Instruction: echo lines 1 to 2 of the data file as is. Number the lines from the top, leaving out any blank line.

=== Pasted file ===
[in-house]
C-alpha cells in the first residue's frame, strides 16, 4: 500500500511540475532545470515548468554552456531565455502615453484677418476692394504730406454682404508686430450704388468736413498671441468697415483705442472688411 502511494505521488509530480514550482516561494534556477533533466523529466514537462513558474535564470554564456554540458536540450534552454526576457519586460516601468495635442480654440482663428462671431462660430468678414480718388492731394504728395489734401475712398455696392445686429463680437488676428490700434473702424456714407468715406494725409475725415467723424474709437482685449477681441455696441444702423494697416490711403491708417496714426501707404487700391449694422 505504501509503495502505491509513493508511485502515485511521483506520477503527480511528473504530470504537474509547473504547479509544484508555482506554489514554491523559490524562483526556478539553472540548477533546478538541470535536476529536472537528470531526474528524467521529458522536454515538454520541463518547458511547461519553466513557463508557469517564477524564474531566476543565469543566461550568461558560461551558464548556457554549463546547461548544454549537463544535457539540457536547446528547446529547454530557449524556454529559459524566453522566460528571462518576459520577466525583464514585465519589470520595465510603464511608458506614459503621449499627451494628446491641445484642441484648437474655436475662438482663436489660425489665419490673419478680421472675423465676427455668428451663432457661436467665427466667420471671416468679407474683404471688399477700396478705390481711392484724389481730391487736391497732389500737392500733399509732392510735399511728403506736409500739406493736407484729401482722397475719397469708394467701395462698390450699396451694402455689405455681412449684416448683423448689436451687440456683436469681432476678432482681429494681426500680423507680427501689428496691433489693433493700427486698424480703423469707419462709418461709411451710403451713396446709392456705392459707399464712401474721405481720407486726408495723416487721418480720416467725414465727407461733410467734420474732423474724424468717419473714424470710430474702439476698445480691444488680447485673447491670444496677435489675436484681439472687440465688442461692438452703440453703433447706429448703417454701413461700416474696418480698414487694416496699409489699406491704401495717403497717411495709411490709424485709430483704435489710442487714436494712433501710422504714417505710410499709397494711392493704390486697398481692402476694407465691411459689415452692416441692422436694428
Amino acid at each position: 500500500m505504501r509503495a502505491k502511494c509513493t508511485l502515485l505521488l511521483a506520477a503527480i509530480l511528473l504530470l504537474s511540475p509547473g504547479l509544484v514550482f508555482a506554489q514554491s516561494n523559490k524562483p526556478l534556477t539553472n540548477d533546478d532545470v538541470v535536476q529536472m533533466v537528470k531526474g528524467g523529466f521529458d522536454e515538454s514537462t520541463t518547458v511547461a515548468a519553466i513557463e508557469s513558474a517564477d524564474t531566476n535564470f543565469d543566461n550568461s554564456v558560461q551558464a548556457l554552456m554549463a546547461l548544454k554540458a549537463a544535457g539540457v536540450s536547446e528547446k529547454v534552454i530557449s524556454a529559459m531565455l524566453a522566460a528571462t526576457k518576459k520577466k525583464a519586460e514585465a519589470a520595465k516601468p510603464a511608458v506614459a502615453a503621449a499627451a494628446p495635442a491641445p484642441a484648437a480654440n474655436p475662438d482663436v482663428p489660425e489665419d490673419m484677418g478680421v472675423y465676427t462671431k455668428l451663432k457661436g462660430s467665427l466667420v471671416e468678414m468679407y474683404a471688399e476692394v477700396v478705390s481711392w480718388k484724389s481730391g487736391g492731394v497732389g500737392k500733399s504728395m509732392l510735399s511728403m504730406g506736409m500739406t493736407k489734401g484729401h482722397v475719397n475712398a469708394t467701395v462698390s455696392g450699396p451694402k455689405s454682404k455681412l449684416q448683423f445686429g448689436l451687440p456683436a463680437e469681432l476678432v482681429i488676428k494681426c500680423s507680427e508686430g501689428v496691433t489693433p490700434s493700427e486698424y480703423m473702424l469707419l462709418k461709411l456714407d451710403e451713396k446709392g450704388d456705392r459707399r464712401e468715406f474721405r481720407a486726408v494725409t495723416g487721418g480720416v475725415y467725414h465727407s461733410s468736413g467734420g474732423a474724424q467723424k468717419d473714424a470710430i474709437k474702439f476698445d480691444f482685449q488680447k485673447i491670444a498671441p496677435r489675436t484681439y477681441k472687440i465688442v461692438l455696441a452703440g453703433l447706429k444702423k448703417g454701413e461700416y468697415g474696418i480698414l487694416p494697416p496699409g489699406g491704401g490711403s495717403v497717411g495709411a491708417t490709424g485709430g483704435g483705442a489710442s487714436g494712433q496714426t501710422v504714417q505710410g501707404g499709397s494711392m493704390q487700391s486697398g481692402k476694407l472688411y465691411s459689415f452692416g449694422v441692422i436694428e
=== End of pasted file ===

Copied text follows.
[in-house]
C-alpha cells in the first residue's frame, strides 16, 4: 500500500511540475532545470515548468554552456531565455502615453484677418476692394504730406454682404508686430450704388468736413498671441468697415483705442472688411 502511494505521488509530480514550482516561494534556477533533466523529466514537462513558474535564470554564456554540458536540450534552454526576457519586460516601468495635442480654440482663428462671431462660430468678414480718388492731394504728395489734401475712398455696392445686429463680437488676428490700434473702424456714407468715406494725409475725415467723424474709437482685449477681441455696441444702423494697416490711403491708417496714426501707404487700391449694422 505504501509503495502505491509513493508511485502515485511521483506520477503527480511528473504530470504537474509547473504547479509544484508555482506554489514554491523559490524562483526556478539553472540548477533546478538541470535536476529536472537528470531526474528524467521529458522536454515538454520541463518547458511547461519553466513557463508557469517564477524564474531566476543565469543566461550568461558560461551558464548556457554549463546547461548544454549537463544535457539540457536547446528547446529547454530557449524556454529559459524566453522566460528571462518576459520577466525583464514585465519589470520595465510603464511608458506614459503621449499627451494628446491641445484642441484648437474655436475662438482663436489660425489665419490673419478680421472675423465676427455668428451663432457661436467665427466667420471671416468679407474683404471688399477700396478705390481711392484724389481730391487736391497732389500737392500733399509732392510735399511728403506736409500739406493736407484729401482722397475719397469708394467701395462698390450699396451694402455689405455681412449684416448683423448689436451687440456683436469681432476678432482681429494681426500680423507680427501689428496691433489693433493700427486698424480703423469707419462709418461709411451710403451713396446709392456705392459707399464712401474721405481720407486726408495723416487721418480720416467725414465727407461733410467734420474732423474724424468717419473714424470710430474702439476698445480691444488680447485673447491670444496677435489675436484681439472687440465688442461692438452703440453703433447706429448703417454701413461700416474696418480698414487694416496699409489699406491704401495717403497717411495709411490709424485709430483704435489710442487714436494712433501710422504714417505710410499709397494711392493704390486697398481692402476694407465691411459689415452692416441692422436694428